During a public meeting last week, some Public Company Accounting Oversight Board (PCAOB) advisers said they are concerned that auditors may not be fully complying with the critical audit matter (CAM) reporting requirement.
They are worried because the PCAOB adopted the rules in response to investor demand to make the audit report more useful, and many CAM disclosures have not been as informative. The language used in CAMs is at times generic or boilerplate, among other problems.
When the PCAOB adopted the rules in 2017, it represented a major change to the brief pass-fail auditor reports that had been in place for decades. And many investors had said the addition of more information to the report might be one of the most important things the board can do for them. Auditors know many details about a public company client’s financial condition, but the old reporting model from the 1940s provided no opportunity for auditors to offer insight to investors. In the aftermath of the 2008 financial crisis, some regulators and investors observed that external auditors said nothing in their reports about companies that soon failed.
The PCAOB defines CAMs as issues that are communicated to the audit committee, are related to accounts or disclosures that are material to the financial statements and involved especially difficult judgment from the auditor. When the rule was adopted almost six years ago, the board also said that the expanded report was needed to aid investors given the significant increase in the business world’s complexity over time.
To better explain his concern about insufficient CAM reporting, Jeffrey Mahoney, general counsel of the Council of Institutional Investors (CII), pointed to specific provisions in Auditing Standard (AS) 3101, The Auditor’s Report on an Audit of Financial Statements When the Auditor Expresses an Unqualified Opinion, which requires CAM reporting.
He cited paragraph .14c which has a note: In describing how the CAM was addressed, “the auditor may describe: (1) the auditor’s response or approach that was most relevant to the matter; (2) a brief overview of the audit procedures performed; (3) an indication of the outcome of the audit procedures; and (4) key observations with respect to the matter, or some combination of these elements.”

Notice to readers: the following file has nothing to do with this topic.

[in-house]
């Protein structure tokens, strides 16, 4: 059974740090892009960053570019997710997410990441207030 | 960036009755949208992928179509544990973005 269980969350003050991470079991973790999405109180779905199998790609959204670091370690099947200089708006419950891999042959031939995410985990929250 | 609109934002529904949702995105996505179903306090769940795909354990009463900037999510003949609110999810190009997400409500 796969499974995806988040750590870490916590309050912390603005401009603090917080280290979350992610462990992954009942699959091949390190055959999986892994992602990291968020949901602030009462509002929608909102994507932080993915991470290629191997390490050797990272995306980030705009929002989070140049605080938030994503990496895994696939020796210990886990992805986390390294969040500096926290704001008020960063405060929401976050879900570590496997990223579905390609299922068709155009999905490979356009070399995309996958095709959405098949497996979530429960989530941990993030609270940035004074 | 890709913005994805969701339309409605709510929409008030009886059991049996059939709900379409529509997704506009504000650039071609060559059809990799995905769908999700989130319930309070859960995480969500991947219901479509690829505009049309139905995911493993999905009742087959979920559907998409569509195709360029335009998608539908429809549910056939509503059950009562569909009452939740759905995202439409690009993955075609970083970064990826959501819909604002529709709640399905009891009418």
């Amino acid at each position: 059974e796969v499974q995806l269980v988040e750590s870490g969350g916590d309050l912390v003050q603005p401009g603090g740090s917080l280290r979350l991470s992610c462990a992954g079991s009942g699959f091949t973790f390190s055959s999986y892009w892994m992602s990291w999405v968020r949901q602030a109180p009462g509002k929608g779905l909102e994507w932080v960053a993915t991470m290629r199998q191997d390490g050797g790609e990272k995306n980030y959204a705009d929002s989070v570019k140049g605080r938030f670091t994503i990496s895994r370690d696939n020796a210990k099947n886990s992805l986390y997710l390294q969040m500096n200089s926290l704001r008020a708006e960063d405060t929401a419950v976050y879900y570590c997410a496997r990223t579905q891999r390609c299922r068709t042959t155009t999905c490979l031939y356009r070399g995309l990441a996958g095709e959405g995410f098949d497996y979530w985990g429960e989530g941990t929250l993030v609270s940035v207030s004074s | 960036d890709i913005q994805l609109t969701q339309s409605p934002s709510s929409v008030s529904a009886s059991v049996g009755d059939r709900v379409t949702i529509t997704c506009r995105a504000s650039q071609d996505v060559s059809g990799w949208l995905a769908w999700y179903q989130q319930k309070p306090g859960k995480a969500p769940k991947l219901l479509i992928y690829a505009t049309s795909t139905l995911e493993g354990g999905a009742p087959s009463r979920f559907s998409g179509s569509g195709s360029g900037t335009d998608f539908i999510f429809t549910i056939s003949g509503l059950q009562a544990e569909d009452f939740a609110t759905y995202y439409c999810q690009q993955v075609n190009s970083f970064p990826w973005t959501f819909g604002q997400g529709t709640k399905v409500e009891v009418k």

In particular he noted items (3) and (4) because they “are consistent with the types of disclosures that many investors requested that CAMs provide in connection with the development of the standard.”CII’s Mahoney shared his views during a meeting of the PCAOB’s Standards and Emerging Issues Advisory Group on March 30, 2023.
Mahoney looked at more than 100 CAMs. While only a small portion of all CAMs, he did not find any disclosures that are responsive to items (3) and (4). “So, I just question, isn’t it evidence of a significant unintended consequence if two of the disclosures that many investors wanted to see in CAMs do not appear to be provided by the CAMs?”
He was questioning the conclusion that the “staff has not found evidence of significant unintended consequences from auditors’ implementation” in an interim post-implementation review (PIR) published in December 2022.PCAOB Advisers Say Auditors May not be Fully Complying with Expanded Reporting Rule
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